Most of the time, however, I was enjoying the challenge of battling the shields. These always have a swarm of defenders, but also some different type of defense that changes each stage. Maybe there are protective barriers around the shields which are only vulnerable from certain angles, and players must thread through them to get a shot at the shield itself. Or perhaps there are smaller orbs that must be destroyed before the shield will take damage, or a sort of fuse that must be traced and blasted in order to make the shield vulnerable. I don’t want to list too many examples, because I was pleasantly surprised at the variety on display, and was only stumped in one stage, although I eventually figured it out. Whatever defenses they might have, the shields can take a good amount of punishment, but pop with an incredibly satisfying explosion when they go down.
Here I must stress just how well all of this is interwoven with the original music, also by Philip Bak. I’ll write more about the music itself below, and what it’s like to listen to on its own. During play, however, each track is an integral part of the stage it accompanies. Each shield spawns at a specific time in each stage, often in time to dramatic changes in the music. Sometimes there are long stretches with no shields, while the player must fight off swarms of enemies as the music explores a set of melodic motifs. Then, a slow crescendo builds, until the announcement of a new shield occurs in perfect time with a triumphant musical shift. Some stages might have shields appear one at a time, the music becoming more intense as each is defeated, but others might drop several shields all at once if it makes musical sense. I often felt as if the stages were built around the music, and that may not be too far off: Philip Bak wrote a game engine called BezierSynth for Bezier, which seems to include some sort of procedural rendering based on the audio engine and player input. I’m not sure exactly how that all works, but the result is an amazingly cohesive experience, where everything in the game feels synchronized. If this didn’t work as well as it does, I’m sure I would have been lost amidst all the glowing effects spread across the screen. Instead, everything just clicks, and I found myself moving through the game almost by instinct. It’s difficult to describe, but quite remarkable to experience.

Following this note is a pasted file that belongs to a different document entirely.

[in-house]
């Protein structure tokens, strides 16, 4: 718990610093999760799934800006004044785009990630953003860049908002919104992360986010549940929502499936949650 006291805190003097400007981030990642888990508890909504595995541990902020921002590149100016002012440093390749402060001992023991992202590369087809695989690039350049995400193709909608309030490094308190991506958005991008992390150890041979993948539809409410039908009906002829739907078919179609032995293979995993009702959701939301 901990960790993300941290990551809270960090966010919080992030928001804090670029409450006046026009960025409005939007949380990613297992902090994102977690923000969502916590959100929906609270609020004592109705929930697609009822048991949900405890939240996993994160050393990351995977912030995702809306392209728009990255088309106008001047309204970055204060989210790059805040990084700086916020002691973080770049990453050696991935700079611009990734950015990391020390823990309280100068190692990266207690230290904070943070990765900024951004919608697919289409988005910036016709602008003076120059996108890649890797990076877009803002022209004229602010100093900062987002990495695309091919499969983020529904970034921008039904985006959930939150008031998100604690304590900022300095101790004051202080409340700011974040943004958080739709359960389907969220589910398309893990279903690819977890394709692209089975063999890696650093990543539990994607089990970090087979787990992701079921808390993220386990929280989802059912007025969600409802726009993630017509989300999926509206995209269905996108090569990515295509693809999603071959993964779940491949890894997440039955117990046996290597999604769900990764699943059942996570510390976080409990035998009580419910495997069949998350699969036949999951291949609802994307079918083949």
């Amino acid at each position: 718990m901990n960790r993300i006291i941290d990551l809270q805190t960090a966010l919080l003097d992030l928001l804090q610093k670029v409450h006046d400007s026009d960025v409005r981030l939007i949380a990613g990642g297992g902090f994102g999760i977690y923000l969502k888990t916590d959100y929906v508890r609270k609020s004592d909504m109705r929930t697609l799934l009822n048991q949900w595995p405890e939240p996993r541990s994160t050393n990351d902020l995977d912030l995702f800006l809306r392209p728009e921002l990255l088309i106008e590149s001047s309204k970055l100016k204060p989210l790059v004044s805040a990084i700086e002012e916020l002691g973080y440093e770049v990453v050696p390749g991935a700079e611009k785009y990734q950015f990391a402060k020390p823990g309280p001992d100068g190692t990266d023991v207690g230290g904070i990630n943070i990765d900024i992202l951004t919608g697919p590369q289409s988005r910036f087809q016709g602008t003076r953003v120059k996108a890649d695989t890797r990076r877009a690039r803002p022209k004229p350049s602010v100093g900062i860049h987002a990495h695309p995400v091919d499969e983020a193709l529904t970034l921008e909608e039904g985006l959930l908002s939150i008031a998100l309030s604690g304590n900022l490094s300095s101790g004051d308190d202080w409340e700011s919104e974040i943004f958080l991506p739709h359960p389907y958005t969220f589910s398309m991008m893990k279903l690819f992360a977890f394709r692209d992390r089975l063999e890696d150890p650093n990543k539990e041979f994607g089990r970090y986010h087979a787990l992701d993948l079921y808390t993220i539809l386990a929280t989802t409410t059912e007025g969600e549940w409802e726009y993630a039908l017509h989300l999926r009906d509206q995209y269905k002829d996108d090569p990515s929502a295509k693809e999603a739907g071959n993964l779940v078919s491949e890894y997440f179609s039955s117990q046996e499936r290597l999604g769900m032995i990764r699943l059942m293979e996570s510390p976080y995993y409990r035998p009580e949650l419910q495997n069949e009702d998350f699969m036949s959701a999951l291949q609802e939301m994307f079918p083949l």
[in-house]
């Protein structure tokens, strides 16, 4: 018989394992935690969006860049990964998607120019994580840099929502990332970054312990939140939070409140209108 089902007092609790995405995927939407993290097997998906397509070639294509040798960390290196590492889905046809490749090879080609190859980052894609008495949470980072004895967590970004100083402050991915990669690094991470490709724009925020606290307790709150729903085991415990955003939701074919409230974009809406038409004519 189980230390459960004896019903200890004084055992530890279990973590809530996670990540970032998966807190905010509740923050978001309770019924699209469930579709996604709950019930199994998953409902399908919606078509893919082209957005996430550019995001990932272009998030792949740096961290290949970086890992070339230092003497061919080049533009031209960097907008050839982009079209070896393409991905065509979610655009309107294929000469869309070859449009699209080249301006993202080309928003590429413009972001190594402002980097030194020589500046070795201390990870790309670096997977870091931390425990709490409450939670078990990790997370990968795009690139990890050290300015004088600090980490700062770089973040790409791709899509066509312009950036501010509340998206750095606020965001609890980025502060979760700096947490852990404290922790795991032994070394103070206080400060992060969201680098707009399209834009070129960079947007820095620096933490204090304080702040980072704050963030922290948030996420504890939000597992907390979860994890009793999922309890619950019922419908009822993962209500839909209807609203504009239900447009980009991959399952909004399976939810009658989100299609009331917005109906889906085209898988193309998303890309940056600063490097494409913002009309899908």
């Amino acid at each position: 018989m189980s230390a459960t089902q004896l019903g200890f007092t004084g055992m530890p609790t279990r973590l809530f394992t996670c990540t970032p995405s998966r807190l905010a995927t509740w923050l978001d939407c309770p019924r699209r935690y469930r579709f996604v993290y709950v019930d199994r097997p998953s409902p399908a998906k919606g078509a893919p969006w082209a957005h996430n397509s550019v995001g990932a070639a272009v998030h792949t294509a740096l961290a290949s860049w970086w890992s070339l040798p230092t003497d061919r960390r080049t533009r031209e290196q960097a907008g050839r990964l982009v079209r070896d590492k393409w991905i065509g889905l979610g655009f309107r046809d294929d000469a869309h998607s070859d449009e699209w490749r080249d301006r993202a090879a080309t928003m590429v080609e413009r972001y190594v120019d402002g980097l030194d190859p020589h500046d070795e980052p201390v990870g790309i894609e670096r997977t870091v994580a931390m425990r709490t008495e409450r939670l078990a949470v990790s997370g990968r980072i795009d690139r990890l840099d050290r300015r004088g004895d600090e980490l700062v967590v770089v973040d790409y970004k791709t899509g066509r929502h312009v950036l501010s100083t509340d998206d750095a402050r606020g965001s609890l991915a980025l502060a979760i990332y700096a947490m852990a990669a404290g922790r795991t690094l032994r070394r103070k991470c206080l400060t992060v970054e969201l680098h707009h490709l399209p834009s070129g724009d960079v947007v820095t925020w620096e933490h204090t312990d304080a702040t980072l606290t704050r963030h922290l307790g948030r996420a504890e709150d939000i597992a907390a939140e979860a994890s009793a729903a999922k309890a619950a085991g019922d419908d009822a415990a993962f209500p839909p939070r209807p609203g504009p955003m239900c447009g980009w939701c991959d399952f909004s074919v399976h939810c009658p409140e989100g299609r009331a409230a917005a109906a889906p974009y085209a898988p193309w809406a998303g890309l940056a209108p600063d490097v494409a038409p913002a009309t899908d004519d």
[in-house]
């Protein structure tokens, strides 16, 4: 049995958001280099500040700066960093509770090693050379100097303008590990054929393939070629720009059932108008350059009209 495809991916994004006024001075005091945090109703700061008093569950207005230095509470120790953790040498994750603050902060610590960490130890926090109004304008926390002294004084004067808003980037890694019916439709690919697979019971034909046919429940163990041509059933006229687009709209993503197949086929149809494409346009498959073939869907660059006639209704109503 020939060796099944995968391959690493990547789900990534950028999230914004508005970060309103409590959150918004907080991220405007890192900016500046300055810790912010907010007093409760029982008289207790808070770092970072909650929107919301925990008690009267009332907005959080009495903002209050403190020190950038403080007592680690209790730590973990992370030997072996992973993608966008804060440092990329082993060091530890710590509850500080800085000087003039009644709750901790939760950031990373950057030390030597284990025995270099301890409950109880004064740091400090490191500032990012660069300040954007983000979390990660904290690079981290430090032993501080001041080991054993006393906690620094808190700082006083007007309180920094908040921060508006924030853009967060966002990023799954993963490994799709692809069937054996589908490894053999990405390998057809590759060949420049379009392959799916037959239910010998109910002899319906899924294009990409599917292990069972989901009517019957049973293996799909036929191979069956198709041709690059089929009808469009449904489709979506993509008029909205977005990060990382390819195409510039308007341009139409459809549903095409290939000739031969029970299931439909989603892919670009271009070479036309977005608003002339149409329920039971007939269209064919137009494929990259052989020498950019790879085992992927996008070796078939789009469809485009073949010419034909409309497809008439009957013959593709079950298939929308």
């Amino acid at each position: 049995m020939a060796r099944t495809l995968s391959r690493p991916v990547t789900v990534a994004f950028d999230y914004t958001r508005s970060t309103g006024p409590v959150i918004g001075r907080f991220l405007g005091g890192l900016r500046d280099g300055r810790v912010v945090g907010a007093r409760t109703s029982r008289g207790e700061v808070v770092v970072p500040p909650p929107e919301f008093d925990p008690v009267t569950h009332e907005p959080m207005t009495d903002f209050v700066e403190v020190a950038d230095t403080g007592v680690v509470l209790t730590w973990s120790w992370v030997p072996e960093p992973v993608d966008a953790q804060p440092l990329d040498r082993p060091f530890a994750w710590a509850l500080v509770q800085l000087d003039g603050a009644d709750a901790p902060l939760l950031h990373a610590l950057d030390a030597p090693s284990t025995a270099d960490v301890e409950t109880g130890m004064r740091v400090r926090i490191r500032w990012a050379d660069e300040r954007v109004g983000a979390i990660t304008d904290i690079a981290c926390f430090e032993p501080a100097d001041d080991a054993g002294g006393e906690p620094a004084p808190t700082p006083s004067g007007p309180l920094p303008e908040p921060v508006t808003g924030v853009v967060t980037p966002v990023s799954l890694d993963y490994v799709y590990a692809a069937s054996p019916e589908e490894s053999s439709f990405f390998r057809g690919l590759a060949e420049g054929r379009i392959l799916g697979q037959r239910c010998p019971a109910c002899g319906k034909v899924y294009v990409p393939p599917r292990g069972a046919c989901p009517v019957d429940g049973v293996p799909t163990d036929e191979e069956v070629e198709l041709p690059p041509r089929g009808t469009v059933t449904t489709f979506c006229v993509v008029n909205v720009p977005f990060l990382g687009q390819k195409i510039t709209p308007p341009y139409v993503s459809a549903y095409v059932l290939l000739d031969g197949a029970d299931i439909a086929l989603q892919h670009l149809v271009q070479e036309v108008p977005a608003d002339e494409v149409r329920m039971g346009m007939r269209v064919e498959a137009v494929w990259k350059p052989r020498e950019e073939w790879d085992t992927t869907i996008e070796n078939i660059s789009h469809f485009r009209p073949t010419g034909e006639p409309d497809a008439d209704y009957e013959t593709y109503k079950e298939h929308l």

Most stages end with an appearance from the main antagonist, which puts the player on the run. These are brief, but once again seem scripted to match the music. After the bravado of the rest of the stage, the music transitions to tense and dangerous melodies and unsettling rhythms as players flee helplessly before the main villain. These segments are a great way to build up enmity for the big baddie so players are primed for a final showdown, but the bad guy’s taunts also serve as a way to further the story. There’s still not much of a narrative, but it was cool to see some of what the villain said in early stages recontextualized after I’d been through the whole story mode once.
I was very impressed with Bezier, although I should state that I’m not the most experienced at twin-stick shooters. Lest shooter fans wonder, Bezier does not abandon the genre’s conventional score chasing, with score multipliers awarded for chaining kills, but I never engaged with this much. It’s probably good, for those who like such things? More importantly, I’m not qualified to compare Bezier to other genre standouts. In fact, I suspect that the abstract art style and musical integration may be similar to some other famous indie shooters that I’ve heard about but haven’t played: Geometry Wars and Rez (although looking at screenshots for Rez just now, it looks pretty different). And there are probably others I don’t know about. I can tell you that I had a lot of fun with Bezier, and I suspect many players will stick with it even longer than I did, diving into the endurance mode or daily challenges. It’s a great game to play in short sessions between other games or activities, and I found that the fusion of music and action put me in an uncommonly focused state, my mind fully engaged. That meant Bezier was an excellent way to clear my thoughts and left me ready to tackle other tasks. Do check it out, either on Steam or itch.io.